Australian Classics: 50 Great Writers and Their Celebrated by Jane Gleeson-White

By Jane Gleeson-White

Shirley Hazzard, Tim Winton, Peter Carey, Kate Grenville, Thomas Keneally, David Malouf, Christina Stead, and forty three different outstanding writers represent the very best literature of a continent
What are the vintage works of Australian literature, and what can they tell us approximately Australia as a spot and a culture? An available better half to Australian literature and a narrative of writing in Australia from the nineteenth century to the current, this paintings celebrates some of the country's cherished novels, poems, brief tales, kid's books, and seminal works of non-fiction. It additionally comprises contributions from many uncommon writers and readers, together with Helen Garner, Les Murray, and Tim Wintonon, on their favourite Australian books. An impassioned and encouraging banquet of serious writing, this anthology is a testomony to the wide-ranging and memorable literature of this continent.

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And so he randomly takes a volume of his Letts diary and opens it at Sunday 9 September 1883. He then proceeds in the first chapter to tell the stories of that day, which begin with a group of bullockies paused on the road, drinking tea and discussing the most pressing question of the day: where to find grass for their beasts, ‘a vital question in ’83, you may remember’ (it was a year of drought). Collins intersperses his road stories with ruminations on literature, science, history, religion, politics, music—and any other subject that crosses his omnivorous and opinionated mind.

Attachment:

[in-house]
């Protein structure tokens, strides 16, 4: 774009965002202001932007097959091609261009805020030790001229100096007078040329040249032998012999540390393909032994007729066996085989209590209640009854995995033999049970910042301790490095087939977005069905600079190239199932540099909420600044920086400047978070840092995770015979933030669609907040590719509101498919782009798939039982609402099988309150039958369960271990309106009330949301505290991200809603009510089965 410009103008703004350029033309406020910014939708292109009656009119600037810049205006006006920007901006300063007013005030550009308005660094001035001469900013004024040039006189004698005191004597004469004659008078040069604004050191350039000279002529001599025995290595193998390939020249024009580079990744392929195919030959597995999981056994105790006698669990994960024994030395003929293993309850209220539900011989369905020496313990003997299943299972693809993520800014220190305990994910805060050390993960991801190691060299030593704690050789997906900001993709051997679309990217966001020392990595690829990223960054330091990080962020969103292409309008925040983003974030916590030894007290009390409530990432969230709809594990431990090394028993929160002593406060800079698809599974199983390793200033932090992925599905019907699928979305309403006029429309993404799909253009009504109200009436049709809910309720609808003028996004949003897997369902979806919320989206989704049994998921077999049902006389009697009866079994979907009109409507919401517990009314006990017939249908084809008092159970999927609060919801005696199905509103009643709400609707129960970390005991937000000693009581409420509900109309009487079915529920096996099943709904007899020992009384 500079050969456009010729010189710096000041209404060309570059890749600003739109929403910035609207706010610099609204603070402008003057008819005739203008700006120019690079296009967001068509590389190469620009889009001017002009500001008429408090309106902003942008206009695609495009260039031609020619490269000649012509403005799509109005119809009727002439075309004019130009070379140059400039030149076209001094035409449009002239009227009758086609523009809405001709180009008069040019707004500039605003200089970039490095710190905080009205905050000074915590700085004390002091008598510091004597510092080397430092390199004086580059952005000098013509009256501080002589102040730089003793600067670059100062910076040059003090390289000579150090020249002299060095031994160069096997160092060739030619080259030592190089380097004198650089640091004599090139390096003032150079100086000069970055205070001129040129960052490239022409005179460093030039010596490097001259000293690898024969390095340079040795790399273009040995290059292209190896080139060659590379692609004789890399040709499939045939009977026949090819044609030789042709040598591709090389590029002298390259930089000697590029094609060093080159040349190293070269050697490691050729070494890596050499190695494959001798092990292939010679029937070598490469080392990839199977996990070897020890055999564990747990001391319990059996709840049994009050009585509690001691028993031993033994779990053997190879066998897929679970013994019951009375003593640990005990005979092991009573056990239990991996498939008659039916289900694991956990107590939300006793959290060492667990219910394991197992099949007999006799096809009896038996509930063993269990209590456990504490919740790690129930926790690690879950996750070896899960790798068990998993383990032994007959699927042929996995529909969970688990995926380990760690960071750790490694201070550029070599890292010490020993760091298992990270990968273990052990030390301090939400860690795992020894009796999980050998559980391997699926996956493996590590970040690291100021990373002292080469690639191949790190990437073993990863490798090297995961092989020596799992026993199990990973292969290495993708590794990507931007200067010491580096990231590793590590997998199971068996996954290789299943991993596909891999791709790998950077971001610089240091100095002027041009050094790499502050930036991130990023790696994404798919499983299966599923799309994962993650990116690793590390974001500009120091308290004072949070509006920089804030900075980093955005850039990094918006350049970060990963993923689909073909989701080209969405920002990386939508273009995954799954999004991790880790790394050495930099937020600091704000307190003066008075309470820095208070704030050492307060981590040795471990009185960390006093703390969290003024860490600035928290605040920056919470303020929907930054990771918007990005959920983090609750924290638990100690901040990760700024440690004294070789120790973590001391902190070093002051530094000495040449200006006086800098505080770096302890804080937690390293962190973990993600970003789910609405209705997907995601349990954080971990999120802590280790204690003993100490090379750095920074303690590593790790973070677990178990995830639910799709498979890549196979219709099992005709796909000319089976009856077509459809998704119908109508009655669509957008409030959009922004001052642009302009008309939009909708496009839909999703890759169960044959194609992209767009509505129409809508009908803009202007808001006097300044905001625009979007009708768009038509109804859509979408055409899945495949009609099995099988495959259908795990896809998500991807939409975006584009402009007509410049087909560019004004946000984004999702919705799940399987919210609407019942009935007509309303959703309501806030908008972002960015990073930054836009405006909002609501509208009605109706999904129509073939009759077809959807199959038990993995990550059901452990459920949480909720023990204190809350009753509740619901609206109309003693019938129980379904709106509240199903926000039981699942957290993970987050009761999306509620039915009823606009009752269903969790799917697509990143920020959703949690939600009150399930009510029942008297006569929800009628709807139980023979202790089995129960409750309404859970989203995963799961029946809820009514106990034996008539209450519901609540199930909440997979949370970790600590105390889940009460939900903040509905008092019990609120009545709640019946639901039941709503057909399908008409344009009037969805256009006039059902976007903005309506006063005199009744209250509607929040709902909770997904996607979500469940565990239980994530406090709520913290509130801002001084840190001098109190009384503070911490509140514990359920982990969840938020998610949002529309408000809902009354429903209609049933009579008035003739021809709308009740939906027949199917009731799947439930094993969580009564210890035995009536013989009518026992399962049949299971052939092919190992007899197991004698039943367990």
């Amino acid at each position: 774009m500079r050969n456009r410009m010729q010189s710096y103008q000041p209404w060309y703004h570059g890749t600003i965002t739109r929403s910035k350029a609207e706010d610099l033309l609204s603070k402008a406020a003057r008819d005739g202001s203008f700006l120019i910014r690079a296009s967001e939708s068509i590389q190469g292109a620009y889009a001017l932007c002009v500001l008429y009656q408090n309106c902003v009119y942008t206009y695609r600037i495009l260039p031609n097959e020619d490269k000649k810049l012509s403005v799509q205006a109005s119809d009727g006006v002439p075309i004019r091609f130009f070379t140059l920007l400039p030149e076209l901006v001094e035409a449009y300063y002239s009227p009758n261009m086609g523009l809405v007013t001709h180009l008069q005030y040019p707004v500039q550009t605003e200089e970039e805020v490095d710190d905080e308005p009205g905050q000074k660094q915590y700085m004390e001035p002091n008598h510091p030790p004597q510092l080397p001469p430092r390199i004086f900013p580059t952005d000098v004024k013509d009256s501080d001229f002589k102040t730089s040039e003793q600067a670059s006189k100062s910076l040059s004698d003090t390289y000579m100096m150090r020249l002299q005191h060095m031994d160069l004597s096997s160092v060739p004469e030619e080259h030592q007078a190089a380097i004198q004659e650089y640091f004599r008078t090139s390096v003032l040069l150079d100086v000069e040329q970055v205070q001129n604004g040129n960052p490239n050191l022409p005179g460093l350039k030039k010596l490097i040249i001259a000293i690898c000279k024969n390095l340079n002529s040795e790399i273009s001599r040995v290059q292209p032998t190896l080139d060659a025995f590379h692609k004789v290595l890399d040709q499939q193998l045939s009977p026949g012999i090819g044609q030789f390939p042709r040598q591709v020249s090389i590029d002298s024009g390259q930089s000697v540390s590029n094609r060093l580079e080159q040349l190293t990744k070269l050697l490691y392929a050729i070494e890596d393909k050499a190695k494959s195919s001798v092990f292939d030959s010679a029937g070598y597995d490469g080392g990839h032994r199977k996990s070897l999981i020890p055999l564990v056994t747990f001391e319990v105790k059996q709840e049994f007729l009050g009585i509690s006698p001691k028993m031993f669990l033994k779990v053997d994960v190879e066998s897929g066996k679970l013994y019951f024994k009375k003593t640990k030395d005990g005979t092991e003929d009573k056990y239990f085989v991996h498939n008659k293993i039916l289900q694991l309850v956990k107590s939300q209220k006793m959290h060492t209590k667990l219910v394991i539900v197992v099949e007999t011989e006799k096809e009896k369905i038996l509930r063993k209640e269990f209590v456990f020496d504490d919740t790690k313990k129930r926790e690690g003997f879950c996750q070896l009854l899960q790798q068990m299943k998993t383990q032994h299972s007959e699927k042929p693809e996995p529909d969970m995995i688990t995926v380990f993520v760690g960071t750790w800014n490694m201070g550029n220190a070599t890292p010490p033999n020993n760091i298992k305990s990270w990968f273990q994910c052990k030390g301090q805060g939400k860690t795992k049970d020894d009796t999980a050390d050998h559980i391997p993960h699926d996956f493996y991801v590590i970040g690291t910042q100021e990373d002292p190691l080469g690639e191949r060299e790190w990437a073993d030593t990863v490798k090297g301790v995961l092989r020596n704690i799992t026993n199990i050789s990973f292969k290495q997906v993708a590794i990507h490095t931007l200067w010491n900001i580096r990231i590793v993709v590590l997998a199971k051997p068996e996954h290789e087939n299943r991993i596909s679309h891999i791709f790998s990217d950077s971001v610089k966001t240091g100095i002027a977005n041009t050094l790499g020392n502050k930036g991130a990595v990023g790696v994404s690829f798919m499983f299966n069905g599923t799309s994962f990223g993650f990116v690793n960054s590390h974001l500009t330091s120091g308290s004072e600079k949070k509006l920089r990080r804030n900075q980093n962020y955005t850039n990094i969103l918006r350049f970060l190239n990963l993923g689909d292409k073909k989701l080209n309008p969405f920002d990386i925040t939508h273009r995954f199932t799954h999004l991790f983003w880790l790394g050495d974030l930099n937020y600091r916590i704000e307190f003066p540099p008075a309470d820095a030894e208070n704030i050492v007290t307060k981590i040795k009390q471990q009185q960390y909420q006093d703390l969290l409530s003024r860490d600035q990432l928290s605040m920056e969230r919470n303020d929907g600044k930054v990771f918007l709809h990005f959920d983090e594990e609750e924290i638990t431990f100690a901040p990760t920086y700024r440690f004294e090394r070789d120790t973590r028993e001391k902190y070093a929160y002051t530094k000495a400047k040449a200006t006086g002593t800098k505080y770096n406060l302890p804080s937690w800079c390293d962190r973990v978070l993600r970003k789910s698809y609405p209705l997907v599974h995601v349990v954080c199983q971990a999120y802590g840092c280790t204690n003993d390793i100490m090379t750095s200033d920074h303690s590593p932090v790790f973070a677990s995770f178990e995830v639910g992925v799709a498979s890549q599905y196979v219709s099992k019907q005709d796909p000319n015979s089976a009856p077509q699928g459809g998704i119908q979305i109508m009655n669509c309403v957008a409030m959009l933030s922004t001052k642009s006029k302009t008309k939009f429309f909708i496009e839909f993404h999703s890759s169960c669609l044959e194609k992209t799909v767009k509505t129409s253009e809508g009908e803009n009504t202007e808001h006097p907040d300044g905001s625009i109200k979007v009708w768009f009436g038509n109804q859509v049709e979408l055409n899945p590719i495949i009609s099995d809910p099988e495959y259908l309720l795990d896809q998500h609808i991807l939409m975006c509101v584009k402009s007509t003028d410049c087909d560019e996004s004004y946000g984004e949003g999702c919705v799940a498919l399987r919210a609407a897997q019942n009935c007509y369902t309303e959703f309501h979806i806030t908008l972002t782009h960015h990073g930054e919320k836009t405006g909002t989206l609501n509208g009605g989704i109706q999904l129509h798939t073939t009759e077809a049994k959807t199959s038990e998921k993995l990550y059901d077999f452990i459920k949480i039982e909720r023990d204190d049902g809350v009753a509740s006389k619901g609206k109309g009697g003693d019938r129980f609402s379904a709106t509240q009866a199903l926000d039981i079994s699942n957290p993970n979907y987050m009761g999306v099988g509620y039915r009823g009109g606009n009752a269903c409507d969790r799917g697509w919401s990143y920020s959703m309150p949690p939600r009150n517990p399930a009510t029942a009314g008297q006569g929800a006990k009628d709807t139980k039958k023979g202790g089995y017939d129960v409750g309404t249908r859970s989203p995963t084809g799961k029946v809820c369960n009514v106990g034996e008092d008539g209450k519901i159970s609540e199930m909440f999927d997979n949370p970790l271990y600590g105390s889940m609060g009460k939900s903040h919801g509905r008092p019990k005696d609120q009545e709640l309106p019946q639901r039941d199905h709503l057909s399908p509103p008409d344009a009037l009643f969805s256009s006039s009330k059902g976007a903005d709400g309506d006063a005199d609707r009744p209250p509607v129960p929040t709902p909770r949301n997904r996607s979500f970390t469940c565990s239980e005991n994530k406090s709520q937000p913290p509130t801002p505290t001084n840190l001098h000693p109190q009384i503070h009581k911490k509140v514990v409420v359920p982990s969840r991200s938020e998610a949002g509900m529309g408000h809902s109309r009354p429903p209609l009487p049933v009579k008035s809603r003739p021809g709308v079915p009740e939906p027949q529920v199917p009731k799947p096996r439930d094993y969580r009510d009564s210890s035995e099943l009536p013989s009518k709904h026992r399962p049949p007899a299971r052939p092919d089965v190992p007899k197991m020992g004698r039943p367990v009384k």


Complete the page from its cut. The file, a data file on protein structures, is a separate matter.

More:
During the centenary celebrations of British settlement in Australia in 1888, the Bulletin protested: ‘The day which inaugurated a reign of slavery and loathsomeness and moral leprosy—is the occasion for which we are called upon to rejoice with an exceeding great joy. Yet there might be a palliation even for this, if Australia could show that she had shaken off the old fetters and the old superstitions of that dark era . . ’ The Bulletin’s most vigorous years spanned the period from 1890 to the First World War.

In 1880 he left school to train as a solicitor, and also wrote poetry and journalism. The first poem to appear under the name ‘The Banjo’ was published in the Bulletin in 1886: ‘The Bushfire—an Allegory’, written in support of Irish Home Rule. The same year his poem ‘A Dream of the Melbourne Cup’ appeared. It prompted a meeting with the Bulletin’s visionary editor JF Archibald, who wanted to find out if Paterson knew anything about the bush, a favourite Bulletin theme. When he heard Paterson had grown up in the bush, Archibald said: ‘All right.

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